Mogadishu, Somalia – The World Health Organization (WHO) declared on Tuesday that it has significantly bolstered its response interventions in Somalia to stem the tide of cholera and avert further loss of life.
The announcement follows a recent surge in cholera-related fatalities, with 30 deaths recorded since January.
According to the WHO’s weekly cholera update, Somalia has been grappling with persistent cholera transmission in 28 drought-affected districts since 2022, along with the Banadir region, which has faced ongoing transmission since the devastating drought of 2017.
“From the start of epidemiological week 1 in 2023, a total of 11,704 suspected cases of cholera, including 30 associated deaths, have been reported across 28 districts in Somalia,” stated the WHO report released in Mogadishu, the nation’s capital.
Late in July, the WHO received reports of 235 new suspected cases in the drought-affected districts, with no associated fatalities. The overall case fatality rate of 0.3 percent, as reported across the aforementioned districts, remains below the emergency threshold of over 1 percent set by health authorities.
Recognizing the urgency of the situation, the WHO, in collaboration with health partners, has swiftly escalated its efforts to implement robust cholera response interventions in the drought-affected districts. Special attention is being paid to Jubaland state, which currently serves as the epicenter of the ongoing outbreak.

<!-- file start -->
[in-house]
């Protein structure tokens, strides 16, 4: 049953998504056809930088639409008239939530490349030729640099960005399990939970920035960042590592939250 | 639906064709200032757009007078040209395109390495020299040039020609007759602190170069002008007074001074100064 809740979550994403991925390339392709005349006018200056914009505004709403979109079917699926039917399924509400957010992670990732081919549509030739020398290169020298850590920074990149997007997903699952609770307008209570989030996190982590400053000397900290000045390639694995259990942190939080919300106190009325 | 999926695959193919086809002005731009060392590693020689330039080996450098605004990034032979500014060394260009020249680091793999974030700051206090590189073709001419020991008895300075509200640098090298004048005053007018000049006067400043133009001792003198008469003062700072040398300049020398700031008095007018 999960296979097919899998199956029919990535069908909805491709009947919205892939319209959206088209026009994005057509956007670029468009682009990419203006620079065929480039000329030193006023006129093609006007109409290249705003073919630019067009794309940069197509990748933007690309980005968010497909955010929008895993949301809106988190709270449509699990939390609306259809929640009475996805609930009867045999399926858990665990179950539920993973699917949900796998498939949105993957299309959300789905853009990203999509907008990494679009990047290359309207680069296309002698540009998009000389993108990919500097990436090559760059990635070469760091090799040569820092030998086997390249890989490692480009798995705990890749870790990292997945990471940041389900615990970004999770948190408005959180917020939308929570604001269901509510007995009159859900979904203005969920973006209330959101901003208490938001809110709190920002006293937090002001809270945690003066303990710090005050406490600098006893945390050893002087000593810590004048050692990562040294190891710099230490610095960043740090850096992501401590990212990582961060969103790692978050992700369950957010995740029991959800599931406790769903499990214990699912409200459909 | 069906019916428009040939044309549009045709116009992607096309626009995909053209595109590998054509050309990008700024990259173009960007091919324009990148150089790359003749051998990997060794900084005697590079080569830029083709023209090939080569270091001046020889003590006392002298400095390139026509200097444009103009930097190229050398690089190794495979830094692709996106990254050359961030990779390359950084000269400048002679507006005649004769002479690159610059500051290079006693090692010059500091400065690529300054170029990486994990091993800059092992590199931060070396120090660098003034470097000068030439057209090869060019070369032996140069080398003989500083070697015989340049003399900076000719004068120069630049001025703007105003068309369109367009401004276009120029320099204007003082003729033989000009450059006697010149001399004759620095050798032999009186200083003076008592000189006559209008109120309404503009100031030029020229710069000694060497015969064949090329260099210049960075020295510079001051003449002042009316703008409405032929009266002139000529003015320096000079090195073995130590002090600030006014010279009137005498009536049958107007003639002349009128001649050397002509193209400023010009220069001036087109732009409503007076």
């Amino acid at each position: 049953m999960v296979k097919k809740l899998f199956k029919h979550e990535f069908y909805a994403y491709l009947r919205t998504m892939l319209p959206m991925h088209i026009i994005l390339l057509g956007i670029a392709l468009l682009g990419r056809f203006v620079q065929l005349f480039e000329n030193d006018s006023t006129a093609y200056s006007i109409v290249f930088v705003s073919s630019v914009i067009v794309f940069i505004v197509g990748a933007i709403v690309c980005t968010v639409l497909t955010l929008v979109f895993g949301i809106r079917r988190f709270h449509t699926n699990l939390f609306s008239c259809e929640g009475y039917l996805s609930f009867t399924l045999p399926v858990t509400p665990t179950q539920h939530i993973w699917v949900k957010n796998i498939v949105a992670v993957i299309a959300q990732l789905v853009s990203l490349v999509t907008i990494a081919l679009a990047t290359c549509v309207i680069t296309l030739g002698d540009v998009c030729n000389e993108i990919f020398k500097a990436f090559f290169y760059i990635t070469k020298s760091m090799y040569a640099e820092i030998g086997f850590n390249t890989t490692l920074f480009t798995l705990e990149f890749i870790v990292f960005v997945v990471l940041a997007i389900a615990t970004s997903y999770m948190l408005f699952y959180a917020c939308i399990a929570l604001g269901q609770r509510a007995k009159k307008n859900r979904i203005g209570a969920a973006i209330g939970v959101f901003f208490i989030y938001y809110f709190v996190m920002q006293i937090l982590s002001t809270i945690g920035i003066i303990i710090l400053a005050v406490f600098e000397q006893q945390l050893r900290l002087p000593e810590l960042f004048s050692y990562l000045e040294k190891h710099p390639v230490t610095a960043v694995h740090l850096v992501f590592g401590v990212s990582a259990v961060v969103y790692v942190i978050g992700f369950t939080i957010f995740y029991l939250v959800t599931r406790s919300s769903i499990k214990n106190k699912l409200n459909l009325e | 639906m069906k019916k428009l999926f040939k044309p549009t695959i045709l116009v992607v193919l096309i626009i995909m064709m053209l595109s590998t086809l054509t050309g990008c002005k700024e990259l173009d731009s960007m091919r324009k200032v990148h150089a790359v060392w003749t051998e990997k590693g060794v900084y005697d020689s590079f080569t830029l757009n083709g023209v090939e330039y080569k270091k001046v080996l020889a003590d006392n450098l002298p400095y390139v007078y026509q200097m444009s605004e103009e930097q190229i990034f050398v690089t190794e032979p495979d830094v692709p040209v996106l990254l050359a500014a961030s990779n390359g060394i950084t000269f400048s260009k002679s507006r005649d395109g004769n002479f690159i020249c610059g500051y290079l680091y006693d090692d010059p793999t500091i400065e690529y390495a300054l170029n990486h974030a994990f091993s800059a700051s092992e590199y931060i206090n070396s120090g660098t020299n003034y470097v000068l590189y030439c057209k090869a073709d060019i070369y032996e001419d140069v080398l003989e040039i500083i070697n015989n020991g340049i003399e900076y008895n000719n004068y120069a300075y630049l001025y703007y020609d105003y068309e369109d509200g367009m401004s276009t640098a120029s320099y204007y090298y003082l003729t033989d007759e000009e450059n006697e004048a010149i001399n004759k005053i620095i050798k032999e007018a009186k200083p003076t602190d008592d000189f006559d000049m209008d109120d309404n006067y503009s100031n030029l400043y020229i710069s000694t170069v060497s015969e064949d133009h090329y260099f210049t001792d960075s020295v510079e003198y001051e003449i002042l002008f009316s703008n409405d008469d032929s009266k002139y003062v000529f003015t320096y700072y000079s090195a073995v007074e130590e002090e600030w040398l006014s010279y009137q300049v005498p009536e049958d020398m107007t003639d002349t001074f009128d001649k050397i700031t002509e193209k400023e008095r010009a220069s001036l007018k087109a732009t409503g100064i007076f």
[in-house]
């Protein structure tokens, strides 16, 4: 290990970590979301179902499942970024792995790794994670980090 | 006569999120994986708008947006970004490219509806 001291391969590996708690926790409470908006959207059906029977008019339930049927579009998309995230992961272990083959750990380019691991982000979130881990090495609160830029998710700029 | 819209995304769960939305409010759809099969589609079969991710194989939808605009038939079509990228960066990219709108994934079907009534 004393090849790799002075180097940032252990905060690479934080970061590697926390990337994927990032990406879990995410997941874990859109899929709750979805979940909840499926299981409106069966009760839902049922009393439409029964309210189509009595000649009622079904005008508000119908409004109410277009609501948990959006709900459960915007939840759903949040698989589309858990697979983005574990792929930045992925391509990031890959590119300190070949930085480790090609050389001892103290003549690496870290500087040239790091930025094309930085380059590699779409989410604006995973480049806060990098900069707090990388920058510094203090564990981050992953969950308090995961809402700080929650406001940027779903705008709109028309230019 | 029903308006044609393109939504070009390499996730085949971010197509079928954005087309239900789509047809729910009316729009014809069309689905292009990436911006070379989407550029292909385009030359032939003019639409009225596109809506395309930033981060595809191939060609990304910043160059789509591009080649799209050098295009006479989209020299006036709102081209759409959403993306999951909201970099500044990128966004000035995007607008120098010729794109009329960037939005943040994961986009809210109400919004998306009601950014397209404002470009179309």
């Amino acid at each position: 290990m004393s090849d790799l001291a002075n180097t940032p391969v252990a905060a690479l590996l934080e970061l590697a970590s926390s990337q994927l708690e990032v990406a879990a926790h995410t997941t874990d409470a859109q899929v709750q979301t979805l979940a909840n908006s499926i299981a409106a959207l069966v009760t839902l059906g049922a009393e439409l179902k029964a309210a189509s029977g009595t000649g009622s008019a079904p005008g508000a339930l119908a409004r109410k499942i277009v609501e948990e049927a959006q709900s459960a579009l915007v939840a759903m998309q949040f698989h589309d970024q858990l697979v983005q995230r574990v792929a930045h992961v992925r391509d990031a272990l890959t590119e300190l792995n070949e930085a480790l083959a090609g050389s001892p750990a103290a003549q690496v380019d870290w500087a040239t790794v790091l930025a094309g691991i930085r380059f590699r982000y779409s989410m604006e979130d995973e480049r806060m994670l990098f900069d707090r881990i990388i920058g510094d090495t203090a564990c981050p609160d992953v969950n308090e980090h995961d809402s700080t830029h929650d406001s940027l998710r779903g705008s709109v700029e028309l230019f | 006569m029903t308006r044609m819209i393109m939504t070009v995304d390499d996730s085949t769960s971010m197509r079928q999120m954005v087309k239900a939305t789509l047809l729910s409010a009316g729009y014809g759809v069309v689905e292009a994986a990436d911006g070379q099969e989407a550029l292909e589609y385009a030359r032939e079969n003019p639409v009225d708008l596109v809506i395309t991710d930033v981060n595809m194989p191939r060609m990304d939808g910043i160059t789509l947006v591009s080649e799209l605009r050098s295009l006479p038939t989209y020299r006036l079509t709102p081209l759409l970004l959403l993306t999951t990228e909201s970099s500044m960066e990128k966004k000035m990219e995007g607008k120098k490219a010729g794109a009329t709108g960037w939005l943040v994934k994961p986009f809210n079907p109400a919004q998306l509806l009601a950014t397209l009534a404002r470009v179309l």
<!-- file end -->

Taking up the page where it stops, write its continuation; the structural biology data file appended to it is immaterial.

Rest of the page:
The United Nations had previously warned in April that flash floods and riverine inundation resulting from heavy rainfall in Somalia could exacerbate the prevalence of waterborne diseases. The combination of inadequate sanitation infrastructure, limited access to clean water sources, and the displacement of communities due to the adverse effects of climate change poses a significant challenge in effectively containing and eradicating cholera outbreaks.
In response to the escalating crisis, the WHO and its partners have mobilized resources and expertise to provide urgent medical assistance, improve water and sanitation facilities, and enhance community awareness campaigns.
These measures aim to curb the transmission of cholera, ensure timely diagnosis and treatment, and strengthen overall healthcare capacities in affected areas.
Safeguarding the health and well-being of the Somali population remains paramount. The WHO’s intensified response efforts underscore the collective commitment of global health organizations, governments, and humanitarian actors to address the immediate needs of the affected communities and prevent further loss of life.
Cholera, a highly contagious waterborne disease, poses a grave threat to public health and hampers socio-economic development in Somalia. The WHO’s proactive approach, coupled with the concerted efforts of local authorities and international partners, is crucial in mitigating the impact of the outbreak and providing hope for a healthier future for Somalia.
As the situation evolves, the WHO said it will continue to monitor the cholera outbreak closely, adapt response strategies as necessary, and collaborate with stakeholders to ensure a comprehensive and effective response.